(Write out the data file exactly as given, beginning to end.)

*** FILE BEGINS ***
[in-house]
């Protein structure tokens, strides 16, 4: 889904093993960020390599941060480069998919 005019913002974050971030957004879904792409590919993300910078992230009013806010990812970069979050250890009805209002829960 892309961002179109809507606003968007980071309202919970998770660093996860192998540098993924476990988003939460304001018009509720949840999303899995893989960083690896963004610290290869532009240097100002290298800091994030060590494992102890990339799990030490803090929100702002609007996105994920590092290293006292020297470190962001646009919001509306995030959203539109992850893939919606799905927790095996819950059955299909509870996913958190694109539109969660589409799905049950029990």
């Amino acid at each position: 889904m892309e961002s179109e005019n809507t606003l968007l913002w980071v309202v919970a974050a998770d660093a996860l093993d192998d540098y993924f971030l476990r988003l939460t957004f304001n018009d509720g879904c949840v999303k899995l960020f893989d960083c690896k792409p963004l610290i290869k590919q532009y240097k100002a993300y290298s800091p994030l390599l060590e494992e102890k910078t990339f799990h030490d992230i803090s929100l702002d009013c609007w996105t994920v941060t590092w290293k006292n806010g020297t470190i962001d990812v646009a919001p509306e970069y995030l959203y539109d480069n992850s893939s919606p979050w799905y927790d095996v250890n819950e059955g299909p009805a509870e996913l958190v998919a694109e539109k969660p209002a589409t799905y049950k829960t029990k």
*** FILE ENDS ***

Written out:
[in-house]
């Protein structure tokens, strides 16, 4: 889904093993960020390599941060480069998919 005019913002974050971030957004879904792409590919993300910078992230009013806010990812970069979050250890009805209002829960 892309961002179109809507606003968007980071309202919970998770660093996860192998540098993924476990988003939460304001018009509720949840999303899995893989960083690896963004610290290869532009240097100002290298800091994030060590494992102890990339799990030490803090929100702002609007996105994920590092290293006292020297470190962001646009919001509306995030959203539109992850893939919606799905927790095996819950059955299909509870996913958190694109539109969660589409799905049950029990």
């Amino acid at each position: 889904m892309e961002s179109e005019n809507t606003l968007l913002w980071v309202v919970a974050a998770d660093a996860l093993d192998d540098y993924f971030l476990r988003l939460t957004f304001n018009d509720g879904c949840v999303k899995l960020f893989d960083c690896k792409p963004l610290i290869k590919q532009y240097k100002a993300y290298s800091p994030l390599l060590e494992e102890k910078t990339f799990h030490d992230i803090s929100l702002d009013c609007w996105t994920v941060t590092w290293k006292n806010g020297t470190i962001d990812v646009a919001p509306e970069y995030l959203y539109d480069n992850s893939s919606p979050w799905y927790d095996v250890n819950e059955g299909p009805a509870e996913l958190v998919a694109e539109k969660p209002a589409t799905y049950k829960t029990k």